Videovista have my review of Samuel Maoz’s Lebanon.
While I thought the film very fine to look at, I was intensely annoyed not only by the under-written and overly pretentious script. To frame contemporary warfare as a theatre for psychological self-destruction is not only a terrible cliche (one thoughtlessly repeated by the thoughtless Hurt Locker) it is also politically suspect. My reason for this sentiment is beautifully expounded in a paper that appears in the Summer 2010 issue of Foundation.
In “Hollywood and the Imperial Gothic”, Johan Hoglund draws upon the concept of ‘Imperial Gothic’ first laid out by Paul Brantlinger in his book The Rule of Darkness: British Literature and Imperialism, 1830-1914 (1988). The idea behind the Imperial Gothic is that narratives that deal with the end of an imperial civilisation do not actively weaken or subvert that civilisation. Instead, they serve to bolster it by creating in the public’s mind further reasons for ‘cracking down’ or ‘surging’ against enemies either real or imagined. Works like Maoz’s Lebanon and Folman’s Waltz with Bashir are essentially works of Israeli Imperial Gothic.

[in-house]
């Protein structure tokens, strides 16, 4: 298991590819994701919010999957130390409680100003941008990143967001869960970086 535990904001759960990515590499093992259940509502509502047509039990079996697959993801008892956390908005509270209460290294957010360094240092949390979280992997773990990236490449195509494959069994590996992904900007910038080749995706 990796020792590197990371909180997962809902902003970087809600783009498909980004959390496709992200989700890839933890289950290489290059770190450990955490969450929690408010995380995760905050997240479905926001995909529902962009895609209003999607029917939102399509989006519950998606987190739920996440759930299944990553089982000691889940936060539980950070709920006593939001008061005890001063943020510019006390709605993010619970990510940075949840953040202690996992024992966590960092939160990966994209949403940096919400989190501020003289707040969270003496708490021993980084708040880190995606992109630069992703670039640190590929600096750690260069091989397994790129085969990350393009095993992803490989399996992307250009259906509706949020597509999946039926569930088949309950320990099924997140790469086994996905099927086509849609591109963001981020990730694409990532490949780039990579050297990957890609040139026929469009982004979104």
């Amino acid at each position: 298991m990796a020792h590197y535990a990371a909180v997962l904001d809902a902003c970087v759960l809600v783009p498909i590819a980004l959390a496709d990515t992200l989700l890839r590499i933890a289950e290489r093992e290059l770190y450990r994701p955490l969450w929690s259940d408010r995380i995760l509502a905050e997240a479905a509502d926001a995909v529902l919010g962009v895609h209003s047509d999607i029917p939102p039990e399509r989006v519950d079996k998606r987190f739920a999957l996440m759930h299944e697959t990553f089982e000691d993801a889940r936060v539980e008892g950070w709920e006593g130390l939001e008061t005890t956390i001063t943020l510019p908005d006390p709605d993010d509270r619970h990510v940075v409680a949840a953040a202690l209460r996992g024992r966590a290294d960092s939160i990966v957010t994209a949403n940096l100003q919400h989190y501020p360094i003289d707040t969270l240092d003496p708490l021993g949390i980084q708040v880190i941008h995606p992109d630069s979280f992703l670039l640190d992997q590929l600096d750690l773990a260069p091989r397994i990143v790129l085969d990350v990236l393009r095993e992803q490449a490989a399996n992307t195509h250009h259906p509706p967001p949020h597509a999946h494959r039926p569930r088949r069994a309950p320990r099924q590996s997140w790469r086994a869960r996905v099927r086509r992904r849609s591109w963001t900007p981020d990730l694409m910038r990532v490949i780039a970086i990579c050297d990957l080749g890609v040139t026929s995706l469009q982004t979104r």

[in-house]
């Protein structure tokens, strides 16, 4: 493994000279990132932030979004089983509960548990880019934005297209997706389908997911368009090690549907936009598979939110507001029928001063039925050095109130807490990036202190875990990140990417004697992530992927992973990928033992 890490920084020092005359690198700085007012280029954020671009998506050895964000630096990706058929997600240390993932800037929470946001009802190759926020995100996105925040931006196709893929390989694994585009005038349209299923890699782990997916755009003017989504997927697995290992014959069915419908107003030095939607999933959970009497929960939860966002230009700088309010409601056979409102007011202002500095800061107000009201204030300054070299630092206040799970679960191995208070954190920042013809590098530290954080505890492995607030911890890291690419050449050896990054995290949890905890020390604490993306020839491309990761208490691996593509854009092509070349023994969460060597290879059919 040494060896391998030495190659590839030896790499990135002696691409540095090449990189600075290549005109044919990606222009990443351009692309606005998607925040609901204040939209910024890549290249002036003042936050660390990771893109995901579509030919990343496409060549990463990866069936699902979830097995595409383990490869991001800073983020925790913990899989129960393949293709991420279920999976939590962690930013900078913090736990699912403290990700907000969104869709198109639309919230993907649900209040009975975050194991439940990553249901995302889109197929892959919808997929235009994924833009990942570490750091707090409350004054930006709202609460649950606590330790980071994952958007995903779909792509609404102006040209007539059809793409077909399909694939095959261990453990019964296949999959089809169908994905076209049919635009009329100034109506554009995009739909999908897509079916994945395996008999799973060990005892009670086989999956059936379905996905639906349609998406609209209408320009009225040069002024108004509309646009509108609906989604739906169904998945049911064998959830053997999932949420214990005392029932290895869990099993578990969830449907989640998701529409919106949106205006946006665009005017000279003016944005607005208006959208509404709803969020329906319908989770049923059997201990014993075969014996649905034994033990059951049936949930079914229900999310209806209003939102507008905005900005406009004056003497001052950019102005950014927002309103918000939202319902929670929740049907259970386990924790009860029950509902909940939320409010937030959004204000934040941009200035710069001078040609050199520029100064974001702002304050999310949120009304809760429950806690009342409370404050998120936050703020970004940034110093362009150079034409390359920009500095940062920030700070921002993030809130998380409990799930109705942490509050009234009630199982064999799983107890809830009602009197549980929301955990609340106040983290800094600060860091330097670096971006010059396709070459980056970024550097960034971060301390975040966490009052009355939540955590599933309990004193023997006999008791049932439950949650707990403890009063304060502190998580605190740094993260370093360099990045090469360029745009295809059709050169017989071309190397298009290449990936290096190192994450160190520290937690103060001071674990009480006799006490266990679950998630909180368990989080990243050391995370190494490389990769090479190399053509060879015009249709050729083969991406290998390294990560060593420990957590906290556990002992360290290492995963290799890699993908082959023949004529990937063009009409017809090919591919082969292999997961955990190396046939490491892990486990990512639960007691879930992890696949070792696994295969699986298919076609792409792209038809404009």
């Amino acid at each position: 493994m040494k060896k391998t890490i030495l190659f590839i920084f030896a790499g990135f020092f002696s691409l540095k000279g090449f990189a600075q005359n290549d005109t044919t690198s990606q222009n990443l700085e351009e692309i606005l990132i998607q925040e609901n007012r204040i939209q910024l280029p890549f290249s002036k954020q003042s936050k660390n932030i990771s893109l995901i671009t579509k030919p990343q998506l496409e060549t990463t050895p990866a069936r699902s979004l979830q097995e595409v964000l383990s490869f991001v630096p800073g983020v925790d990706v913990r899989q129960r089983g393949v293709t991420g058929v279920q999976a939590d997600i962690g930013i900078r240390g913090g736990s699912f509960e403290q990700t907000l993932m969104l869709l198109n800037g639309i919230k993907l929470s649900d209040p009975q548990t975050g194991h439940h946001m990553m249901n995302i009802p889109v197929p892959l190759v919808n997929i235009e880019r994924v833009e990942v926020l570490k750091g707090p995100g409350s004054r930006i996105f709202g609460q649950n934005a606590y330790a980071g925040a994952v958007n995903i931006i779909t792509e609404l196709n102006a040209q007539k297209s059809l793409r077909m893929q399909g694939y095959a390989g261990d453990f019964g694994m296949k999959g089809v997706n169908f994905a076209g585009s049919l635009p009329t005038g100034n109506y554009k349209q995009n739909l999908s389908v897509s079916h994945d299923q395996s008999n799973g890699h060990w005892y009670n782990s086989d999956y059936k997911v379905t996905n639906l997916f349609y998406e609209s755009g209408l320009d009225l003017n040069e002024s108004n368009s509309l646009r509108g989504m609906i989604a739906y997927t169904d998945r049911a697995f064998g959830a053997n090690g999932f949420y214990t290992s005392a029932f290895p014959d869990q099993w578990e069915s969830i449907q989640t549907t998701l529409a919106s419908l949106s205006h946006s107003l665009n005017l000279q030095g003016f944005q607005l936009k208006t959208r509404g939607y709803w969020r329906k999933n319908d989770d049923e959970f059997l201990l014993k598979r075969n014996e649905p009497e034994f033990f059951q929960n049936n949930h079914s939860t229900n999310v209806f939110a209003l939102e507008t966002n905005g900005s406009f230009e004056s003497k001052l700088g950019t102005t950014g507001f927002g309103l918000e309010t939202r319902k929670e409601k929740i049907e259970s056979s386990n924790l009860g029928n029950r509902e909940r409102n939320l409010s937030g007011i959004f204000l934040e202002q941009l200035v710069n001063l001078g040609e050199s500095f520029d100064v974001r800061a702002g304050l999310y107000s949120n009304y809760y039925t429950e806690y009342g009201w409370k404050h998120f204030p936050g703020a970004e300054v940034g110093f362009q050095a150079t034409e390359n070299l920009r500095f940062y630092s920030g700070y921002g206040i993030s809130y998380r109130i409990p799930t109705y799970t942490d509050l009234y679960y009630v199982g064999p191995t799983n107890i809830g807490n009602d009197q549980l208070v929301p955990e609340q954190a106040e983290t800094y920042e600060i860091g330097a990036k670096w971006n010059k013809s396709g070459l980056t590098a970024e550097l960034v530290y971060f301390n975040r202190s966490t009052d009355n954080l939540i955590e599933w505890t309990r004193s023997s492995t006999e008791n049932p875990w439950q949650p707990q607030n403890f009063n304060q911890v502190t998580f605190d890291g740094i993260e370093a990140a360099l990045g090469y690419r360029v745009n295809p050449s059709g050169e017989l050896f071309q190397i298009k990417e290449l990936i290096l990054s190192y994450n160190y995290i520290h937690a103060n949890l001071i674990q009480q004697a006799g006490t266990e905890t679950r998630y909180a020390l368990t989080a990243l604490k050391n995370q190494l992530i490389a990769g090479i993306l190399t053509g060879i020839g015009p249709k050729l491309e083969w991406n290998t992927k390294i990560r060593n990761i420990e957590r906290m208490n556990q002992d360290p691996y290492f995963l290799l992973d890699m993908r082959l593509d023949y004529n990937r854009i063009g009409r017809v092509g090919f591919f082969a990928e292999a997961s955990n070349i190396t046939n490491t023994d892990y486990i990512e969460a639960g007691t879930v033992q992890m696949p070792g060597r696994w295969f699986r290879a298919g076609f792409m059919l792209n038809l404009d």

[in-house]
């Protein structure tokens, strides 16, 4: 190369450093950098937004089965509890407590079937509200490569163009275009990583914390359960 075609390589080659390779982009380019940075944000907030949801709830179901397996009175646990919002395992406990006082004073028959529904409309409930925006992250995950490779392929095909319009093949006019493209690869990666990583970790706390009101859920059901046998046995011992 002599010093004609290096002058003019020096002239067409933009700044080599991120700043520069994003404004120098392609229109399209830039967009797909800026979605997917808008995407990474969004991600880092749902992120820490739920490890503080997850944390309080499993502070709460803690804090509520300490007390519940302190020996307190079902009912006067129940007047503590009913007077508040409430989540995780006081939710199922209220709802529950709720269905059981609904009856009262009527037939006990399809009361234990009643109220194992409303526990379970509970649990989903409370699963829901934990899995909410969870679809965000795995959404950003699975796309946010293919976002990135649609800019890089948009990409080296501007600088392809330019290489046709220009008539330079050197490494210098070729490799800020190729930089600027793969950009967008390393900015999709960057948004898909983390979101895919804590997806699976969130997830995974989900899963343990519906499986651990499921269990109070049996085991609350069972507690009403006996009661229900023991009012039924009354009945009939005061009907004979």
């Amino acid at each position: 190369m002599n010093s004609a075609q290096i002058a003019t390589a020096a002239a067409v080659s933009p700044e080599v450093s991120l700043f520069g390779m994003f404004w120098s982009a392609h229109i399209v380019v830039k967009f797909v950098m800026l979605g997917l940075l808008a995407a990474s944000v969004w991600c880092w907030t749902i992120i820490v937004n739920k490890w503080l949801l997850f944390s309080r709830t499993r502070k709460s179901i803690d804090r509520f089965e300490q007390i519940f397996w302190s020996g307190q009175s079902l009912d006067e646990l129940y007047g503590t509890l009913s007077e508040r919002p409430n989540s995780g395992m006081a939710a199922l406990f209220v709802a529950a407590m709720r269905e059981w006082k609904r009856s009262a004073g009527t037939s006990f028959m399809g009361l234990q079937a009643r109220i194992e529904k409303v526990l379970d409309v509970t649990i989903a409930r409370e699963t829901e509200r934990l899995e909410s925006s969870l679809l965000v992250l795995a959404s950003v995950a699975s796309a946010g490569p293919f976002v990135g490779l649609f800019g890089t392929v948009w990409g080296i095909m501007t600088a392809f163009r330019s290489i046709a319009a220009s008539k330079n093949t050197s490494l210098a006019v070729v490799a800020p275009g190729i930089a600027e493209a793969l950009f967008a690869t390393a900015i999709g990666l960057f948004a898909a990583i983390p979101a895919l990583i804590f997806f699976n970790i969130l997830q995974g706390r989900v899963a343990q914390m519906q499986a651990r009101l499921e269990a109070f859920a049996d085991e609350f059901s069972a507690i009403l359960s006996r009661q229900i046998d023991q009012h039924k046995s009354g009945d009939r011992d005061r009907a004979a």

Indeed, by suggesting that Israel’s wars with Lebanon are places where young IDF soldiers go to lose their minds, films such as Folman and Maoz’s are lending credence to the idea that Israel must be tough in its dealings with Lebanon. For if war with Lebanon is such a terrifying prospect then it follows that any anti-Israeli activity originating in Lebanon must be met with massive retaliatory force, preferably in the shape of air strikes.